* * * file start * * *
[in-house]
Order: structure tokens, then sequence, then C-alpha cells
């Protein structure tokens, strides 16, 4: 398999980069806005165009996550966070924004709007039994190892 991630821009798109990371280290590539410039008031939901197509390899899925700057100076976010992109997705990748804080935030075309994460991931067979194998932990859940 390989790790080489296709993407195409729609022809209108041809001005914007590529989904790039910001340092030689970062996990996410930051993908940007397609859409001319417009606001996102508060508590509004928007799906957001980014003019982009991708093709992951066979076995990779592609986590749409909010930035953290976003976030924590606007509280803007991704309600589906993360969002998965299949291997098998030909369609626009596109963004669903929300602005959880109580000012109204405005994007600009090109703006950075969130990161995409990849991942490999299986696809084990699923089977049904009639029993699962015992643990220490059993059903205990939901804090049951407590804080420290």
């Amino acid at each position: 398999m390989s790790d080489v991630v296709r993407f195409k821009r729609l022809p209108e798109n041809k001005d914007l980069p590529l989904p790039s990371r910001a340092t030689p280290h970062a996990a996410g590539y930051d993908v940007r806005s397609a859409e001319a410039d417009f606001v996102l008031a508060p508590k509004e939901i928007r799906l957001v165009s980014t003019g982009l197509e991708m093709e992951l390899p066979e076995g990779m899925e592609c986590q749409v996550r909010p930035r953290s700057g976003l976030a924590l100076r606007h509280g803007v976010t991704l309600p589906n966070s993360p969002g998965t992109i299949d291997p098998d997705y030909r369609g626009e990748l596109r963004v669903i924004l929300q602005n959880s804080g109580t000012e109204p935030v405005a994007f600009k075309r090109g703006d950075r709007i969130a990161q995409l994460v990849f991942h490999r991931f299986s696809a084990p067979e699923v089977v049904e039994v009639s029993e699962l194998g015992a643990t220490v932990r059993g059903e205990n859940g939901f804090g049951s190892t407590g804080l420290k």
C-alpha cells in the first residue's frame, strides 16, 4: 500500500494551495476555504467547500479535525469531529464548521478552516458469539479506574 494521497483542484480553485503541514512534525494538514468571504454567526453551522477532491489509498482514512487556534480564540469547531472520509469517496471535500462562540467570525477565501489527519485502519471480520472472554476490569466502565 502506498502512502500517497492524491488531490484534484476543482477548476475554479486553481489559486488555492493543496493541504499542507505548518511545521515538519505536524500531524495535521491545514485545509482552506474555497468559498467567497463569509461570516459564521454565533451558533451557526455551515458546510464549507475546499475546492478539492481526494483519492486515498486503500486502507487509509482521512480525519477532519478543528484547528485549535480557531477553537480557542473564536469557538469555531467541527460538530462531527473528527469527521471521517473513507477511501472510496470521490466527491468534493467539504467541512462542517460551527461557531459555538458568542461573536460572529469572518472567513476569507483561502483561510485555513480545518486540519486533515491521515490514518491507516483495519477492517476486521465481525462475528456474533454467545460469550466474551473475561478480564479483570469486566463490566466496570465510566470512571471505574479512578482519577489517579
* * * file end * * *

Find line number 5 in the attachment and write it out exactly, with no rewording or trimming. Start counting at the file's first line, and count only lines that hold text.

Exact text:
C-alpha cells in the first residue's frame, strides 16, 4: 500500500494551495476555504467547500479535525469531529464548521478552516458469539479506574 494521497483542484480553485503541514512534525494538514468571504454567526453551522477532491489509498482514512487556534480564540469547531472520509469517496471535500462562540467570525477565501489527519485502519471480520472472554476490569466502565 502506498502512502500517497492524491488531490484534484476543482477548476475554479486553481489559486488555492493543496493541504499542507505548518511545521515538519505536524500531524495535521491545514485545509482552506474555497468559498467567497463569509461570516459564521454565533451558533451557526455551515458546510464549507475546499475546492478539492481526494483519492486515498486503500486502507487509509482521512480525519477532519478543528484547528485549535480557531477553537480557542473564536469557538469555531467541527460538530462531527473528527469527521471521517473513507477511501472510496470521490466527491468534493467539504467541512462542517460551527461557531459555538458568542461573536460572529469572518472567513476569507483561502483561510485555513480545518486540519486533515491521515490514518491507516483495519477492517476486521465481525462475528456474533454467545460469550466474551473475561478480564479483570469486566463490566466496570465510566470512571471505574479512578482519577489517579